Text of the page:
The Guardian view on China-US trade tensions: another ego-fest | Editorial

Fancy a double whammy of international beef? As if Canada didn’t have enough trouble hanging out with China, the U.S. has added to its growing list of painful China–bashing on Saturday by announcing it’s ousting China from the International Olympic Committee. Now, Canada must have some explaining to do. Faced with a Canadian cabinet that looks completely awkward in shirtsleeves, a snub from its biggest trade partner and the loss of important Olympic exposure to a rival, Ottawa could be laying itself open to the kind of criticism it received at home about its lukewarm support for Boeing after the country’s decision to buy the Air Force’s new Super Hornet fighter jet.

The quarrel with China is another chapter in an escalating international trade battle that Ottawa was warned it was facing when it “walked a tightrope” over the matter. According to Reuters, a speech a few weeks ago from U.S. Trade Representative Robert Lighthizer challenged Canadian Prime Minister Justin Trudeau over Ottawa’s decision to buy 18 Super Hornet jets and raised the possibility of involving Beijing in trade issues going forward. The timing of this week’s announcement—a few weeks after Trudeau apologized to China over the West Gate Bridge—is somewhat convenient, if not insulting.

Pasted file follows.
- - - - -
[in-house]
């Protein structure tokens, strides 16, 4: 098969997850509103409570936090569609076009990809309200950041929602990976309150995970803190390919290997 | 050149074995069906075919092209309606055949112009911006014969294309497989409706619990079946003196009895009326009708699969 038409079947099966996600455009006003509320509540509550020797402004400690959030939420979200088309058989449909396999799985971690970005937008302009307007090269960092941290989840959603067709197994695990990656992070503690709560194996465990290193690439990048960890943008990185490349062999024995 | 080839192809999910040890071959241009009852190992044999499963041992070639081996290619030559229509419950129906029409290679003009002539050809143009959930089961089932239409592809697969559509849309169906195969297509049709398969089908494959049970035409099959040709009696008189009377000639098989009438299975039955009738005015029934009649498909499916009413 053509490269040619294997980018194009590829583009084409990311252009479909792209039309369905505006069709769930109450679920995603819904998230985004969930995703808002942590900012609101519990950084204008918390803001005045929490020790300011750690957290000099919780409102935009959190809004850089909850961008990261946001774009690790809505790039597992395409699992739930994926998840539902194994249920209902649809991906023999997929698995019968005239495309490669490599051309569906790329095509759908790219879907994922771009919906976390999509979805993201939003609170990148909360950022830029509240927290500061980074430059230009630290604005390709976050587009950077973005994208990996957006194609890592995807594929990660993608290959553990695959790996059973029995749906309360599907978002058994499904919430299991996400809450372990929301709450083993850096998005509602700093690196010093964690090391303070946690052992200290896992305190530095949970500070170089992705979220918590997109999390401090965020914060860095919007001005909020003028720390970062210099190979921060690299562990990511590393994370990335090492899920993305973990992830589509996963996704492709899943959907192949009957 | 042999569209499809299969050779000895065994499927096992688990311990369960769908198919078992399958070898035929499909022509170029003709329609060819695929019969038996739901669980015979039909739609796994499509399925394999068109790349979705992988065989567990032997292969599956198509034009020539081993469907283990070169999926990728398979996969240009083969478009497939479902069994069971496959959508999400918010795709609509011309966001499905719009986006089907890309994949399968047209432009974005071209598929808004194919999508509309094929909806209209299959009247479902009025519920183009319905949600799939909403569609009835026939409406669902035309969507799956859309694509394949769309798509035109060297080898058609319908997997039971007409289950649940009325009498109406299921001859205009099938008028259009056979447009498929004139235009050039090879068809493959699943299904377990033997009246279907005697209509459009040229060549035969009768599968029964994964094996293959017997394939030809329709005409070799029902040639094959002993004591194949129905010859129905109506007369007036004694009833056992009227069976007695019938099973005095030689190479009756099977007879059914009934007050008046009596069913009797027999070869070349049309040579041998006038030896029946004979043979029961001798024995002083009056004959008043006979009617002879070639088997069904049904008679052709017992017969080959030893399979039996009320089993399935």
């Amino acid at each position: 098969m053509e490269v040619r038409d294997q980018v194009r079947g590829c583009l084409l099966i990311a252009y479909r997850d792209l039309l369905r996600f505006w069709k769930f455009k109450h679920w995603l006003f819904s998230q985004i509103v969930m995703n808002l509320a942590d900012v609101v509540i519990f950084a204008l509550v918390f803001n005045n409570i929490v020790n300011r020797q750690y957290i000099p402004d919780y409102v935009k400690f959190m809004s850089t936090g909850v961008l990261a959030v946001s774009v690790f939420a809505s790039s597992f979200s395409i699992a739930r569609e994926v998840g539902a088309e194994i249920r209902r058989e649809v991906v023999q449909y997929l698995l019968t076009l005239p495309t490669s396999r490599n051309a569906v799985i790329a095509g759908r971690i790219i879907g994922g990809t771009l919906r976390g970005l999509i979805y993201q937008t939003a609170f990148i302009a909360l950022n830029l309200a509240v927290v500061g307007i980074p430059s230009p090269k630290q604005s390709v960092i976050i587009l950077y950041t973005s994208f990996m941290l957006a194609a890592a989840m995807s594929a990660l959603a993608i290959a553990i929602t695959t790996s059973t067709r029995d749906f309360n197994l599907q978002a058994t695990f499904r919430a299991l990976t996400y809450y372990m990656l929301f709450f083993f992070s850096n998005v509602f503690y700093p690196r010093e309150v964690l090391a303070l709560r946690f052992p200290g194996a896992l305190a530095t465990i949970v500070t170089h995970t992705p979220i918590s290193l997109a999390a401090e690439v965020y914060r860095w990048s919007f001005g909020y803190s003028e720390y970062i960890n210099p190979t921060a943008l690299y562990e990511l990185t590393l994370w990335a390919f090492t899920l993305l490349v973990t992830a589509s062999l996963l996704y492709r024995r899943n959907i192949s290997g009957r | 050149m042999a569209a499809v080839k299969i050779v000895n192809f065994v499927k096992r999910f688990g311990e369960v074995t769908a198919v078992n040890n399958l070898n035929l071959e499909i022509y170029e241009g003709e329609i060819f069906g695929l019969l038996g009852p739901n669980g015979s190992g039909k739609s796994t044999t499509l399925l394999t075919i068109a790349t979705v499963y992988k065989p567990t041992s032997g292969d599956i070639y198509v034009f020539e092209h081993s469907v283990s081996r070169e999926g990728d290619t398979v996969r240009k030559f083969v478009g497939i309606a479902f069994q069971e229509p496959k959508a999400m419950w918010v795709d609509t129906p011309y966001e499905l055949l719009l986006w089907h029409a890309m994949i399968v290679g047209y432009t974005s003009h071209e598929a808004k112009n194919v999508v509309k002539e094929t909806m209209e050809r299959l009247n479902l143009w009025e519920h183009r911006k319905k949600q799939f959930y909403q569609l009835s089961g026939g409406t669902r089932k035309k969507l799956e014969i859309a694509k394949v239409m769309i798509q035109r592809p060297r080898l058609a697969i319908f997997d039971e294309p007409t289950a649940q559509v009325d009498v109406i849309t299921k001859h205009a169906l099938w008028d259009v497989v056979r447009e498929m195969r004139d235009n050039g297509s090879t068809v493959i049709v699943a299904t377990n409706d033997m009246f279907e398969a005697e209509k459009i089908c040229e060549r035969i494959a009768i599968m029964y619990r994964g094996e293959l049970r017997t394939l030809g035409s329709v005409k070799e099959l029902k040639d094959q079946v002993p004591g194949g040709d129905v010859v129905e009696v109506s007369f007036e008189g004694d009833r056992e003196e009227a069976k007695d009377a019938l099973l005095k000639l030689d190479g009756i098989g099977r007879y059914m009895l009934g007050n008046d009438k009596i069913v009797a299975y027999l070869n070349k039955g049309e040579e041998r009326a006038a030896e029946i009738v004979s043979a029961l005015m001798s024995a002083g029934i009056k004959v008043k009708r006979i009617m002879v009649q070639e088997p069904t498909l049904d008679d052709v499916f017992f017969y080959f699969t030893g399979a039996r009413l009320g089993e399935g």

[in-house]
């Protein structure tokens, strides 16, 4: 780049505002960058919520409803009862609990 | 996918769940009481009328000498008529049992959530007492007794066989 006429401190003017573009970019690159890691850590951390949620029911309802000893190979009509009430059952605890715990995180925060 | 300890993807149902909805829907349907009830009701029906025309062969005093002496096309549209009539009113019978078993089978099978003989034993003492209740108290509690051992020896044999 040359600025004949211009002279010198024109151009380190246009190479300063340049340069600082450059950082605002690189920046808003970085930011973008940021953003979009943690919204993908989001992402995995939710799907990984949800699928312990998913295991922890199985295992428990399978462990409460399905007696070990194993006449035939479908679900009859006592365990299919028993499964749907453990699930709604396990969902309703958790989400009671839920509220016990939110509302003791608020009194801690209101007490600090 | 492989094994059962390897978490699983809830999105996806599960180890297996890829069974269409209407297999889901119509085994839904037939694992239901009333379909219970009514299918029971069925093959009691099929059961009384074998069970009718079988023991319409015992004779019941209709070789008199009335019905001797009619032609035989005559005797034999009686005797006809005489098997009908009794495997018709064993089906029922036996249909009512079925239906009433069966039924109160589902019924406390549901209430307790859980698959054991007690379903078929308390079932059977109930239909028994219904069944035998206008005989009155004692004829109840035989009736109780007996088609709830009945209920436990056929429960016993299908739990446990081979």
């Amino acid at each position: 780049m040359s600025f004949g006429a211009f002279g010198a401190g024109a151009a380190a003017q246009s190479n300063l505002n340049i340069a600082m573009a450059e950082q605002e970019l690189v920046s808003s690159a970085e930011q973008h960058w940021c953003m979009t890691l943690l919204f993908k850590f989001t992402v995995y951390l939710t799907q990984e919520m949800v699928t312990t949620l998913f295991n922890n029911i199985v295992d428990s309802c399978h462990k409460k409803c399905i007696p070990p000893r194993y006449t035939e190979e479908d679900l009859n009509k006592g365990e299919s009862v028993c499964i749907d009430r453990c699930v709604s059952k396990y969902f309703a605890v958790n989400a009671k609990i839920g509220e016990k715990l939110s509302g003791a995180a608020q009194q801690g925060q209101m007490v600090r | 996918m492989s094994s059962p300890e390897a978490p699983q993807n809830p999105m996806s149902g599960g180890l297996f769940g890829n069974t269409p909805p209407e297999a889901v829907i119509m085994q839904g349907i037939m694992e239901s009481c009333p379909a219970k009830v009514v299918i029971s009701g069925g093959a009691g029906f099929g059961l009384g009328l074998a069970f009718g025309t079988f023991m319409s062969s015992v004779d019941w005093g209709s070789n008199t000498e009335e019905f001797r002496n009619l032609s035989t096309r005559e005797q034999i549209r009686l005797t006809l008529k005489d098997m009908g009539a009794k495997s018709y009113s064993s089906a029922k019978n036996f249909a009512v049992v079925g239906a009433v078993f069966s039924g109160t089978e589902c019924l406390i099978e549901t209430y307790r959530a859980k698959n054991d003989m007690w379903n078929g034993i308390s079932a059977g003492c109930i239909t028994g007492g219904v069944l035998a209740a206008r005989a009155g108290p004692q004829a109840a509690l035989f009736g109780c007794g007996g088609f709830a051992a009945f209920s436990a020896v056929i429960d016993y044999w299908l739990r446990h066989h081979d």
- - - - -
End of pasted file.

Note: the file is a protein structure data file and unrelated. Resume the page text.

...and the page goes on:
On the one hand, the politicians on both sides made a huge effort to avoid a diplomatic spat and to show respect to one another. On the other hand, this incident is yet another feather in the cap of Chinese President Xi Jinping’s plan to elbow Canada out of the way in favour of a greater role in the Asia-Pacific. Earlier this year, he caused a controversy when he suggested Beijing would need to “make friends with everyone, even with others that are not friendly to China.” Now, with two disputes in play—the tit-for-tat drug policy row with Canada and the resurgent China–Africa relations—Washington is ratcheting up the pressure.

Source: Reuters

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